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When purchasing an older home, there are many things of course to consider. Asbestos is certainly one of them.

Used for more than a century as a form of building insulation and piping, homes more than approximately 30 years old have the potential to harbor asbestos. Exposure to asbestos fibers becomes a health concern when high levels are inhaled over a long period of time.

This doesn’t have to scare you off the purchase, as with increasing awareness and technology there are numerous alternatives and building materials which easily replace the need for asbestos.


Used in millions of homes, asbestos insulation can be a real problem for homeowners due to causing a variety of lung ailments, such as mesothelioma. Recent studies indicate that over 2,000 to 3,000 cases are diagnosed every year in the United States alone. With no mesothelioma cure, precautions are the best assurance.

Once the removal is complete, green insulation options should be given serious consideration, such as: Cellulose, Cotton Fiber and Lcynene. The United Nations Environmental Program states that the use of recycled building materials such as cotton fiber insulation can reduce energy use by 25 to 35 percent. The numbers continue to improve as more eco-friendly options become available. These asbestos alternatives allow for a clean, healthy home, free of health damaging materials.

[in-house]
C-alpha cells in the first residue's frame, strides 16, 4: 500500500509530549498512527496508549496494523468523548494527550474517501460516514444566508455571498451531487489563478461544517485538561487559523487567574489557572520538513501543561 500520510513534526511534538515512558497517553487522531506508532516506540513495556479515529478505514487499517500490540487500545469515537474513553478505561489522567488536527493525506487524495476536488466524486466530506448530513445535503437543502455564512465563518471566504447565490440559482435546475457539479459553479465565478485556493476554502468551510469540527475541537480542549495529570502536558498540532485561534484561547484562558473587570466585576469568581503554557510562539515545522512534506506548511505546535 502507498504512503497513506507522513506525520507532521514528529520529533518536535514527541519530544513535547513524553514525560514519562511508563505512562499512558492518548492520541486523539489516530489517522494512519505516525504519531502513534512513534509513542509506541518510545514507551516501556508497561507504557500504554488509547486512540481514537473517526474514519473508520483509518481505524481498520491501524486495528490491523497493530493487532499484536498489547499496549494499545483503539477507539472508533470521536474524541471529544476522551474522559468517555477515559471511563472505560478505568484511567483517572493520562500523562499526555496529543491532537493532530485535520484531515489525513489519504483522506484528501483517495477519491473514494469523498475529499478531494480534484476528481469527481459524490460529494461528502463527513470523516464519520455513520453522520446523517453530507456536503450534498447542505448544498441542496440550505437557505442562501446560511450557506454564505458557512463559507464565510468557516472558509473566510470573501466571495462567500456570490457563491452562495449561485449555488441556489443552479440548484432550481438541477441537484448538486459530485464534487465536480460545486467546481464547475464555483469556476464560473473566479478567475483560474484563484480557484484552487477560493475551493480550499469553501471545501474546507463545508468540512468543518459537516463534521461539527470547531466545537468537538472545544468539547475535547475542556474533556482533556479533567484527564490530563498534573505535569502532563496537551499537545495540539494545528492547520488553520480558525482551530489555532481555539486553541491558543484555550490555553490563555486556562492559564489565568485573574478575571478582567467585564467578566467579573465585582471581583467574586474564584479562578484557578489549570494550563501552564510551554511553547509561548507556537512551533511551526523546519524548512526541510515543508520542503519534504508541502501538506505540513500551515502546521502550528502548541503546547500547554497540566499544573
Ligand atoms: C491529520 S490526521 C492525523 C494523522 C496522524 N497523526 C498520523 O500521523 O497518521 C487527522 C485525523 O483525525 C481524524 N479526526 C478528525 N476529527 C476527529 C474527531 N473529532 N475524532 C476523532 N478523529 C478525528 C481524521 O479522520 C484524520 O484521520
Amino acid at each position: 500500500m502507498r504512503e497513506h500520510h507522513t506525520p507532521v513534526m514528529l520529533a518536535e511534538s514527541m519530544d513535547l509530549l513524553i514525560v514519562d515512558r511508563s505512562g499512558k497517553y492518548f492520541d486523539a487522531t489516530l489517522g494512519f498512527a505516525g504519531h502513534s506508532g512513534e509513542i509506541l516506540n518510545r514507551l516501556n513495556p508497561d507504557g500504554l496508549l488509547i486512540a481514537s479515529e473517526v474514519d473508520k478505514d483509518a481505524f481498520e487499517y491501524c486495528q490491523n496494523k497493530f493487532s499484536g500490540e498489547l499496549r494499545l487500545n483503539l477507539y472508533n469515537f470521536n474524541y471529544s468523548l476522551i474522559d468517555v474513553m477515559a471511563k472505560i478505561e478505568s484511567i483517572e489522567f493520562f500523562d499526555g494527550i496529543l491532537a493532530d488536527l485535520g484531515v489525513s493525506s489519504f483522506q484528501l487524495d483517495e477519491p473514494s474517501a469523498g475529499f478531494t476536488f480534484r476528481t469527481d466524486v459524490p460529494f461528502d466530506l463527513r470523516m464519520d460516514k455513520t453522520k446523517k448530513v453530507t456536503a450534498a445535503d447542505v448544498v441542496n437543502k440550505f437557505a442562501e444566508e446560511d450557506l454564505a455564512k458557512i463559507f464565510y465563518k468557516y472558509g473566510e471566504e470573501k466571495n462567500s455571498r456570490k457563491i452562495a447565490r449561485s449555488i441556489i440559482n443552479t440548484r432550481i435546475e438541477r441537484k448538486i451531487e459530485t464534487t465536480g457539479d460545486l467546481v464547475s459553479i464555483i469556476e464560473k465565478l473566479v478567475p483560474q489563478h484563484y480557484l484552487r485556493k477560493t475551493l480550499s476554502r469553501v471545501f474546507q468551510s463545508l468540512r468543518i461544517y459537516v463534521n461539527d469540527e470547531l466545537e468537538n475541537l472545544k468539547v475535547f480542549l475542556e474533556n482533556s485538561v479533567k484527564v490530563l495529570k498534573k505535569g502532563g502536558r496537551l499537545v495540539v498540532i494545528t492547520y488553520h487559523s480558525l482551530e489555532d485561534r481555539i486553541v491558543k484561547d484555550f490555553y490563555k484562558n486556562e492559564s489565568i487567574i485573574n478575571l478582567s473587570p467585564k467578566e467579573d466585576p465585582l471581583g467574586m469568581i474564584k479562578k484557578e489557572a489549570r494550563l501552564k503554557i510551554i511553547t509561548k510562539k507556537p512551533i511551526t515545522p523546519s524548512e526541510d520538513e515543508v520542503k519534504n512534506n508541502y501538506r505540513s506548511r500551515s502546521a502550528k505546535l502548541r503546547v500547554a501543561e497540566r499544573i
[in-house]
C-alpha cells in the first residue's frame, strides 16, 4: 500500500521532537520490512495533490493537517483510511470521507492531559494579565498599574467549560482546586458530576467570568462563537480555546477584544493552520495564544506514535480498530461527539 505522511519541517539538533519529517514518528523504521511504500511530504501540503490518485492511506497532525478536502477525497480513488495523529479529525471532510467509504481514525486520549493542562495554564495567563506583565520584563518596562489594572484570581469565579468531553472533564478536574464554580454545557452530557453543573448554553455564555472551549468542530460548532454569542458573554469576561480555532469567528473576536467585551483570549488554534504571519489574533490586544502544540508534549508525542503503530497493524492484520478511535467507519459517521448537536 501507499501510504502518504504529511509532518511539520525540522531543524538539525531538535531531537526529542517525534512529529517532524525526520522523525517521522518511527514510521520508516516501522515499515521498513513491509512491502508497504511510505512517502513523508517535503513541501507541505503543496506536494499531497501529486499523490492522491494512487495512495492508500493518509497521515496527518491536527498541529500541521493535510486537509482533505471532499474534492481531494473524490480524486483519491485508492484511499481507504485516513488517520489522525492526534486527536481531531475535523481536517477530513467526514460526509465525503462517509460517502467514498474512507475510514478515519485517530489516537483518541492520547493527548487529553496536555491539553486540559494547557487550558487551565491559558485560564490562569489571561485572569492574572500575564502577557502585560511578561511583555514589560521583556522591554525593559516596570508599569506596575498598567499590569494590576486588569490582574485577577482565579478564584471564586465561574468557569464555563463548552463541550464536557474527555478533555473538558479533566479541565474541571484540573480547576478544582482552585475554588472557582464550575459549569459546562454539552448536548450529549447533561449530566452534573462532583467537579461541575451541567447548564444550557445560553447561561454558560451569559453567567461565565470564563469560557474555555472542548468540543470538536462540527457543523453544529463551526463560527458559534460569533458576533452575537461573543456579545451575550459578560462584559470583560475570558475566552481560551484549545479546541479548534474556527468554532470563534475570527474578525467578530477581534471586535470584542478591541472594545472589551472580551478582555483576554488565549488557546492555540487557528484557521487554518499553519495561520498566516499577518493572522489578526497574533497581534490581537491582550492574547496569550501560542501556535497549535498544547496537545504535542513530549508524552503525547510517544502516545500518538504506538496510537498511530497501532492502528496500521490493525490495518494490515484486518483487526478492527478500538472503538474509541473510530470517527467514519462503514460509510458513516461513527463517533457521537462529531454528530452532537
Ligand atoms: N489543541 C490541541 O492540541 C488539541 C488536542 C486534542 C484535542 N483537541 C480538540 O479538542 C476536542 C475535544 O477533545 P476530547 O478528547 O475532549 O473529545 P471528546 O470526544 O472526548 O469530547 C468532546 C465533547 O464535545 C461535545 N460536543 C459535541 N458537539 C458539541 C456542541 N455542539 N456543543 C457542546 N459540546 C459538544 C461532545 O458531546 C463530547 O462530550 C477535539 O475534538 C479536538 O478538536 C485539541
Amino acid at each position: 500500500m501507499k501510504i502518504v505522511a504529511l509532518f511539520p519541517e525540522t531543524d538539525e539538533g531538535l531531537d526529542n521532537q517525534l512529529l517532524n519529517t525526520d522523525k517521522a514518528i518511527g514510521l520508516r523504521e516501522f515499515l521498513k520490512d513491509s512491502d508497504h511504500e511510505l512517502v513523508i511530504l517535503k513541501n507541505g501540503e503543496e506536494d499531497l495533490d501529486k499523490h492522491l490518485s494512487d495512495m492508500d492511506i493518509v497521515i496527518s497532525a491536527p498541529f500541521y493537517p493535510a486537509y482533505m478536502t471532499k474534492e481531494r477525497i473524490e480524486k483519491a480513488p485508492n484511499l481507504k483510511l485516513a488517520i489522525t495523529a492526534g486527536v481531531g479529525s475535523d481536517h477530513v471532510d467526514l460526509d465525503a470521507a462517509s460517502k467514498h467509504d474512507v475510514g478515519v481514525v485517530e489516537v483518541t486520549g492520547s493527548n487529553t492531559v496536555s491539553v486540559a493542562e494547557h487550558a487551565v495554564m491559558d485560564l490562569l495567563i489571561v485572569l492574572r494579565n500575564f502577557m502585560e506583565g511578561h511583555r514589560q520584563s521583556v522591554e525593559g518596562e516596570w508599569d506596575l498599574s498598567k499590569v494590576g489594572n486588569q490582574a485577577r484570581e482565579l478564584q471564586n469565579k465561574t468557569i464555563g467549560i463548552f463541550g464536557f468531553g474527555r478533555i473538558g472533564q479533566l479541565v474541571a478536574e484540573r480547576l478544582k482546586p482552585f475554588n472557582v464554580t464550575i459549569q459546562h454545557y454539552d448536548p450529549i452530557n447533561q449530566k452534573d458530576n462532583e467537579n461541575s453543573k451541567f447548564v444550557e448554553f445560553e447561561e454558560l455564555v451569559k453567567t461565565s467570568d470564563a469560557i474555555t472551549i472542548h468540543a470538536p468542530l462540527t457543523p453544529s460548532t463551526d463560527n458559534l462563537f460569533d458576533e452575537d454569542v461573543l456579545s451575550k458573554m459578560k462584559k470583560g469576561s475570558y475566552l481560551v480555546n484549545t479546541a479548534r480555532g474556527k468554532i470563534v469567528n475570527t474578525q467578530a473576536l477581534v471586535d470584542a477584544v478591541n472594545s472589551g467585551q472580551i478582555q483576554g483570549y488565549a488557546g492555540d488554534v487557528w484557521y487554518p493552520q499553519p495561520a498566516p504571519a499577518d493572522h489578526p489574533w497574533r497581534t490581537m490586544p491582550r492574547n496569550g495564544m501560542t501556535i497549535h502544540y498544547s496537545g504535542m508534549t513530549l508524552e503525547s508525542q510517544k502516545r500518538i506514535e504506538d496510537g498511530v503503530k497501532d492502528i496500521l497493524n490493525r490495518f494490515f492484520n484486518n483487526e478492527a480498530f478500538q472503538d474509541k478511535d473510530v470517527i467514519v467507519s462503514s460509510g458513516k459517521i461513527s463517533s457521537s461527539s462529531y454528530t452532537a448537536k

Simon Turner

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The head of the German division of IKEA, the Swedish home products retailer, has stated that it is the company’s female customers that excel when it comes to assembling its furniture.

It won’t come as a surprise to many to learn that the reason for this is that the men rarely look at the assembly instructions, believing they can do it without help.

Women, on the other hand, study the instructions and are both patient and methodical when it comes to getting the job done. They typically lay out all the screws and fasteners neatly whereas men simply throw them in pile, causing them to use the wrong one or even lose one.

And what about the decision makers? Well here’s a few things IKEA have noticed:

  • Approximately 70 per cent of the Swedish retailer’s customers are women;
  • Important decisions are made together, but men come along to finalise a big purchase; and
  • If a woman is against buying an item, then that puts an end to the matter for good.

Simon Turner

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